When Renata Black was living in India after the 2008 Tsunami, thinking about ways to help, a woman told her, “I don’t want your money, I want you to teach me how to make it.” Black’s path was forever changed after that encounter. She studied Microfinance under Nobel Peace Prize winner Muhammad Yunus and went on to found her company, EBY, seamless comfortable underwear for every body type. The mission to uplift other women out of poverty remained central to Black’s business and the booming apparel line directs 10% of all sales towards this goal through microfiance – small loans to women who would traditionally lack access to financial services enabling them to start their own businesses and break the cycle of poverty. Today the New York City-based entrepreneur counts numerous celebrities and influencers among EBY’s fan base and has empowered an incredible 15,000 women and girls to take charge of their financial freedom.
Black’ story, as told to The Story Exchange 1,000+ Stories Project:
What was your reason for starting your business?
After losing my parents at a young age, I was fortunate to have been adopted and grew up knowing that I was lucky to have the start I had. I grew up with a deep craving to make my life count and this has manifested into every facet of my life. When I was living in India after the Tsunami, I connected with a community there and fell in love with the people. I knew I wanted to dedicate my life’s work to empowering women and to equip them with tools to break the cycle of poverty and help them start businesses of their own via microfinance. These opportunities gave women more power and enabled them to believe in themselves. I did not want to go into charity to fuel microfiance because I never felt hope was a strategy or that relying on people’s generosity was the most effective way of having an impact. While living in India I also learned about the power of seduction and how we as women have the ability to decide what we want to do with that power. This led me to create a best-in-class product that not only solved women’s need for comfortable, functional yet sexy underwear but also enabled them to have an impact that stretched beyond the decision of the underwear they wear: because with choosing EBY women are choosing to empower other women — 10% of all of EBY’s proceeds go to help women out of poverty and into business via microfinance.
How do you define success?
The nutty thing about success is that it is an ever-changing goal. If you were to ask my 15-year-old self if I would consider where I am now as successful, she would say, “Hell Yeah!” But professionally, you are constantly pushing yourself to the next major milestone. With this it’s difficult to knowingly grasp your success while keeping yourself incredibly motivated. I would say that I would want to acknowledge my success milestones with more “jumping up and down on my bed” moments. Nonetheless, the culmination of all those milestones leads up to the world being a better place, because I was here. While I can say that I think it definitely is, I do still feel like there is so much more to be done.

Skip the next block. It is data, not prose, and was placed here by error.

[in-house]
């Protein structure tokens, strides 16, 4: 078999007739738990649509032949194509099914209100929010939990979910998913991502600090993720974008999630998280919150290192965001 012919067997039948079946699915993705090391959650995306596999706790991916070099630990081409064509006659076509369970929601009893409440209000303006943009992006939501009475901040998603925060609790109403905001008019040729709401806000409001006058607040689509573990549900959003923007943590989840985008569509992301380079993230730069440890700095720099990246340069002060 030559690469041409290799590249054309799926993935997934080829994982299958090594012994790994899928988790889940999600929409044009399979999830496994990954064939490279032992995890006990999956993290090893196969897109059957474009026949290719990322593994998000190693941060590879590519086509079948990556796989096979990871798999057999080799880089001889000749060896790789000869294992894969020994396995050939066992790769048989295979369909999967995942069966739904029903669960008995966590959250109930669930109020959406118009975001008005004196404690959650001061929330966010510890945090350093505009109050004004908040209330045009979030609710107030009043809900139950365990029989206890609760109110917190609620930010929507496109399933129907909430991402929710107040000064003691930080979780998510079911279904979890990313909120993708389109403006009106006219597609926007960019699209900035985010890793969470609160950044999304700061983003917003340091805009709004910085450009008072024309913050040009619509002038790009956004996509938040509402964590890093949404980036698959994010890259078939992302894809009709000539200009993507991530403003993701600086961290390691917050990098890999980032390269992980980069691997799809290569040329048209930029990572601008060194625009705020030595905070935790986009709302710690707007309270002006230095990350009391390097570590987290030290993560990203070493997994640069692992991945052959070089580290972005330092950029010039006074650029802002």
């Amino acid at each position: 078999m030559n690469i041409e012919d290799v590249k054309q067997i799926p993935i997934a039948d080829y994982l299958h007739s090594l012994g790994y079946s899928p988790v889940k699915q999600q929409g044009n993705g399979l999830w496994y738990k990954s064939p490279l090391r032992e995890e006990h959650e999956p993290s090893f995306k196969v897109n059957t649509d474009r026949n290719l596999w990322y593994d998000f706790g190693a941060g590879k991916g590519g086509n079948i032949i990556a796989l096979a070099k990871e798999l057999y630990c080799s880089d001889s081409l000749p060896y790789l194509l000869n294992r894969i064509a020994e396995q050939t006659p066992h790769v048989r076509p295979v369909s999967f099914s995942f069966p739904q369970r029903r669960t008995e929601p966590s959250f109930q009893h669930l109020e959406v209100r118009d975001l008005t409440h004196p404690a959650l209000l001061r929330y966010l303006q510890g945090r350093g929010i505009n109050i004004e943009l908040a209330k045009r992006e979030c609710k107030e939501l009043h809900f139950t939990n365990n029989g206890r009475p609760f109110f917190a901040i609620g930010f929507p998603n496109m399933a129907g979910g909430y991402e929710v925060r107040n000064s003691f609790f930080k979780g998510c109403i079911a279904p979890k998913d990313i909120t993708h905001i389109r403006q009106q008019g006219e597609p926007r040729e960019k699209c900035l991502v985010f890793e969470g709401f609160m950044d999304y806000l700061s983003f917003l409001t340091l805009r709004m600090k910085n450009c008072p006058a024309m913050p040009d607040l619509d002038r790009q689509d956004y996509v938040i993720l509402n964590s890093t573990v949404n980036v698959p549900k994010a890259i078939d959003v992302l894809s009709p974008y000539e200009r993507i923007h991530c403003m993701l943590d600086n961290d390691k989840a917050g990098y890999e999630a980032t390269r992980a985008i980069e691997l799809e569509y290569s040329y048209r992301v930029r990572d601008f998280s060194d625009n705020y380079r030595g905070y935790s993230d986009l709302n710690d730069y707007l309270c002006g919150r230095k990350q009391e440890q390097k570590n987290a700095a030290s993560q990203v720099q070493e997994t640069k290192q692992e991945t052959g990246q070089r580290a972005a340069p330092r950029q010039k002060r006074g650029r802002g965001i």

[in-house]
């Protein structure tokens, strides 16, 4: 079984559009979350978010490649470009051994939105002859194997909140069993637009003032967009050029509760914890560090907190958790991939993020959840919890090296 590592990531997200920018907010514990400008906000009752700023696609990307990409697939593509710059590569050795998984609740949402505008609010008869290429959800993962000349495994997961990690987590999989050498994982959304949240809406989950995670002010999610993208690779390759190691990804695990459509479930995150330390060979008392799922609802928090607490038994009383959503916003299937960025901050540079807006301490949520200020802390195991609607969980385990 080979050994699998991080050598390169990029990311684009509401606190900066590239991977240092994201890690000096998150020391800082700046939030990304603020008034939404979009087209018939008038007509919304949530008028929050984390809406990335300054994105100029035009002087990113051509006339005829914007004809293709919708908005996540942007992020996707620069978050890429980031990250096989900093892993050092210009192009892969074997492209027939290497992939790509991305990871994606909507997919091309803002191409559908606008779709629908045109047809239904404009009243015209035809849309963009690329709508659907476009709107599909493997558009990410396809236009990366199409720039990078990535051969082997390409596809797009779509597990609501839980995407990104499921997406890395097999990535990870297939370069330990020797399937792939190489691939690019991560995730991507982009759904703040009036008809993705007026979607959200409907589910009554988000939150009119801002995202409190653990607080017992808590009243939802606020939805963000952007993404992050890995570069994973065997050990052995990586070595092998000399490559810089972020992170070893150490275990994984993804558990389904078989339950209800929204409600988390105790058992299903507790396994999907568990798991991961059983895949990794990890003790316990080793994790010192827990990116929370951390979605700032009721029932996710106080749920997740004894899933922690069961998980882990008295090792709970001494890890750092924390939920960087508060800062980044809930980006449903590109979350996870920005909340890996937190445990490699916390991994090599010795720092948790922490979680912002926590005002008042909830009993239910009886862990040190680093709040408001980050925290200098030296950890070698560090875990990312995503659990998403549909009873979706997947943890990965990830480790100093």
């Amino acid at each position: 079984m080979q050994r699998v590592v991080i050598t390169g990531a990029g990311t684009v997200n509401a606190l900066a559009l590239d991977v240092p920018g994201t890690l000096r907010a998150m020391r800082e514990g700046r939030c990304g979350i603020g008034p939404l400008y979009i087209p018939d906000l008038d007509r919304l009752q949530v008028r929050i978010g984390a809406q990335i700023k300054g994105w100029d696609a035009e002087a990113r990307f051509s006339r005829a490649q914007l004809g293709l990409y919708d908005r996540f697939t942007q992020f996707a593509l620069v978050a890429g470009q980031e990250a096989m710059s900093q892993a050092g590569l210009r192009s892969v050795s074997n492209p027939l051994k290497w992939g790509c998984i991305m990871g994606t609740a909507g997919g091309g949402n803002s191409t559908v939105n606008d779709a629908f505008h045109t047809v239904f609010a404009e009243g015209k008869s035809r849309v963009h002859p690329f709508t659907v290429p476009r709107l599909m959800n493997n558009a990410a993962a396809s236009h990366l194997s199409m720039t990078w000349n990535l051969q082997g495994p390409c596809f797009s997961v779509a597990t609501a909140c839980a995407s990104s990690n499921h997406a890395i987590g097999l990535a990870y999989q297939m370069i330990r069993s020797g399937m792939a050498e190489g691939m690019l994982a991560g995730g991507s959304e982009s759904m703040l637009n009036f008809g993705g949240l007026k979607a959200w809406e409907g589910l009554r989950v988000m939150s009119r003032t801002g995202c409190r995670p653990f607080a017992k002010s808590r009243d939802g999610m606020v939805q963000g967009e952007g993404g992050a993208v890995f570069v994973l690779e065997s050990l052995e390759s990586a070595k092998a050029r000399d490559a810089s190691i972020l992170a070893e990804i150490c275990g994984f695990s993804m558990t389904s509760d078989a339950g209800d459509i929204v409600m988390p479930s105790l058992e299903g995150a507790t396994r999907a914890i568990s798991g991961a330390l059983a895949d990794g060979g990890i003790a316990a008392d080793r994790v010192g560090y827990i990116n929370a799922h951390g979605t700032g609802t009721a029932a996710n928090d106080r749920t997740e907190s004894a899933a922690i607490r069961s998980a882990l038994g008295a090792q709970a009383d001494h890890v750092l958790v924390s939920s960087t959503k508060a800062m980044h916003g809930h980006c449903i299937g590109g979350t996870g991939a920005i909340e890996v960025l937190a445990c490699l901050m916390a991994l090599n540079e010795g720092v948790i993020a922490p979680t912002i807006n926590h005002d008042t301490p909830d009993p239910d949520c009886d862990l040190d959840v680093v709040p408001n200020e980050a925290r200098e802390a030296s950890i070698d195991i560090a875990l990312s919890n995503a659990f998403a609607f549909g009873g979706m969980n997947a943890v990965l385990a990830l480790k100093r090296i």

Tell us about your biggest success to date
There are so many major successes that have lead up to the one thing that I am most proud of: which is impacting the lives of over 15,000 women and children and helping them out of poverty and into businesses through the sale of EBY products. This place of success came as a result of so many decisions which included: signing Sofia Vergara as EBY’s Co-Founder, marrying a supportive husband who was open to freezing our embryo’s while we take EBY to the next level, and having a team that wakes up and kicks ass every day. It is the circumstances of all these events that have enabled me to have completely altered the path of thousands of women and young girls and to change the trajectory of their future.
What is your top challenge and how have you addressed it?
The digital arena is an ever-evolving industry. The challenge is to be ten steps ahead of the next technique or method of creating a deeper connection with your audience. The way I solve this is by being in touch with consumer behavior and by observing how everyday people are consuming content. I focus a lot of my attention on developing different tactics for how to best develop a meaningful relationship with our membership and customer base.
Have you experienced any significant personal situations that have affected your business decisions?
Having a start-up requires putting everything in your life on standby and making the business the number one priority. This is very tough on personal relationships and family. At times, the emotional turmoil that comes with having a start-up consumes all your energy so that you have nothing left to give to anyone else. This is what has impacted me most. I have a lot of admiration for those who have work-life balance. It is just not something I have ever achieved and that is okay. There will be a time for that.
What is your biggest tip for other startup entrepreneurs?
Not everyone is destined to be an entrepreneur. You better be obsessed with your vision and okay with sacrificing your personal life to make that vision come to life. If not, that is okay. There is a lot of power in extending the reach and impact of an existing organization.
How do you find inspiration on your darkest days?
I read my diaries or I work out.
Who is your most important role model?
The women who make a dollar a day and smile back at life. Fierceness is always welcome.